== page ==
Heat Infusion for Oil

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CGBryce

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(My first post here, so please forgive me if I have posted in the wrong section.)

Not new to soapmaking, but new to making infused oils. Because of various reasons, heat infusion is my best option right now. I am using a water bath in a slow cooker on warm. The water temp stays between 110-120 degrees F. I have found a few different sources that give different amounts of time to infuse. Some say 4-6 hours, others say up to 24.
I infused the oils (2 pint jars of extra virgin olive oil, one lavender, one calendula) for about 4-5 hours yesterday. Using the same method, could I infuse them again today for longer? Or would I risk damaging what has already infused?
(I am using a towel on the bottom of the slow cooker, and checking them frequently, to make sure there is no burning.)

I do understand that cold infusion is the best process, but like I already said, not my best option right now.
 
I may be wrong, but my opinion is that it is better to do one long infusion, rather than several short ones.

First, I don't see what is gained by several short infusions. You've let everything cool off and now are using more energy to heat it back up again.

Second, my understanding is that multiple reheatings of oils tends to degrade them faster.

Finally, I'd be concerned that multiple heat-cool cycles would be more conducive to microbial growth. Personally, once I've finished a heat infusion, I strain off the plant material so there is less chance of that.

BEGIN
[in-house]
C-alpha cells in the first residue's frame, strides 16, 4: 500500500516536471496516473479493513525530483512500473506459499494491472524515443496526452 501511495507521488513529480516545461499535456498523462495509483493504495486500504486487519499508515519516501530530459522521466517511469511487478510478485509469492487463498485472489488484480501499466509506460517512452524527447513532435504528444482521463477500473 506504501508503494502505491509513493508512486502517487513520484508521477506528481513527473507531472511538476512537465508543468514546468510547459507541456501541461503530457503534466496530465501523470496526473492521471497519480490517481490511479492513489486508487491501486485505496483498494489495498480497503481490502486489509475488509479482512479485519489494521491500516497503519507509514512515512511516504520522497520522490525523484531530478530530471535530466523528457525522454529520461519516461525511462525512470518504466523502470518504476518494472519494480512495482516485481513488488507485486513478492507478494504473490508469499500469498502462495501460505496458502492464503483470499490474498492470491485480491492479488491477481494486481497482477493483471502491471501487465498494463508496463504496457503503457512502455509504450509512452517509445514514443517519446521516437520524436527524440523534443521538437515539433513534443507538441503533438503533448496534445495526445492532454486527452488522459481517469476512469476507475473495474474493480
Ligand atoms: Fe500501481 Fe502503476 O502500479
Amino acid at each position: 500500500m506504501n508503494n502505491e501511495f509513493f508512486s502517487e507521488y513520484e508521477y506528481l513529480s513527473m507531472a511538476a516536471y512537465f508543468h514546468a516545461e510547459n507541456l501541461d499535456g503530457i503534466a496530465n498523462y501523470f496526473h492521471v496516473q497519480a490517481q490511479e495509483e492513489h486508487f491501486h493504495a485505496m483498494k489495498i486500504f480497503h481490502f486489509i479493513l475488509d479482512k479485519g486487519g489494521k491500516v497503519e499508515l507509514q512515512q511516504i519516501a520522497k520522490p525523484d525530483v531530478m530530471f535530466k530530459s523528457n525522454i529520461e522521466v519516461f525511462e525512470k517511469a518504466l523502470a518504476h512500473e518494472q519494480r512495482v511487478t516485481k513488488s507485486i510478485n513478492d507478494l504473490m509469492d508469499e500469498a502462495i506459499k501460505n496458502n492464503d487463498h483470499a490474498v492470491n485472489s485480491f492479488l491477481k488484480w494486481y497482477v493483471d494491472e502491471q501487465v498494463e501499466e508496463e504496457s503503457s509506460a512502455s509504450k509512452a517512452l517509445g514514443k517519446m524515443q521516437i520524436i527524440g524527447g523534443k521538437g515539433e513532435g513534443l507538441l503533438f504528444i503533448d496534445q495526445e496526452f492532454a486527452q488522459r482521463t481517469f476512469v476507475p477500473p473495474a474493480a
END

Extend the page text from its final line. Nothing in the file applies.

I'd love to hear from someone with more scientific knowledge on these issues, to clarify whether I'm correct about any of that.
 
I may be wrong, but my opinion is that it is better to do one long infusion, rather than several short ones.

First, I don't see what is gained by several short infusions. You've let everything cool off and now are using more energy to heat it back up again.

Second, my understanding is that multiple reheatings of oils tends to degrade them faster.

Finally, I'd be concerned that multiple heat-cool cycles would be more conducive to microbial growth. Personally, once I've finished a heat infusion, I strain off the plant material so there is less chance of that.

I'd love to hear from someone with more scientific knowledge on these issues, to clarify whether I'm correct about any of that.
I did not intend to do multiple infusions. I am new at this and I don't think I infused them long enough yesterday. Which is why I am looking for more information.
 
Since you’re infusing flower petals I would opt for as short and gentle as you can. That’s why a cold infusion is more appropriate for them. I would say, you’re already there with your infusion. Decoctions or hot infusions are for roots, twigs and berries, things that take a more forceful treatment. I understand needing a quicker infusion and doing the best you can with the time you have.
 
I use an alcohol intermediary method for oil infusions. Using the alcohol helps to extract the chemicals that would not extract in the oil. A by-product of this method - decreases the possibility of little buggies making it through the infusion process. :nodding:

It does add additional time to my infusions, but they last longer and are more potent.
 

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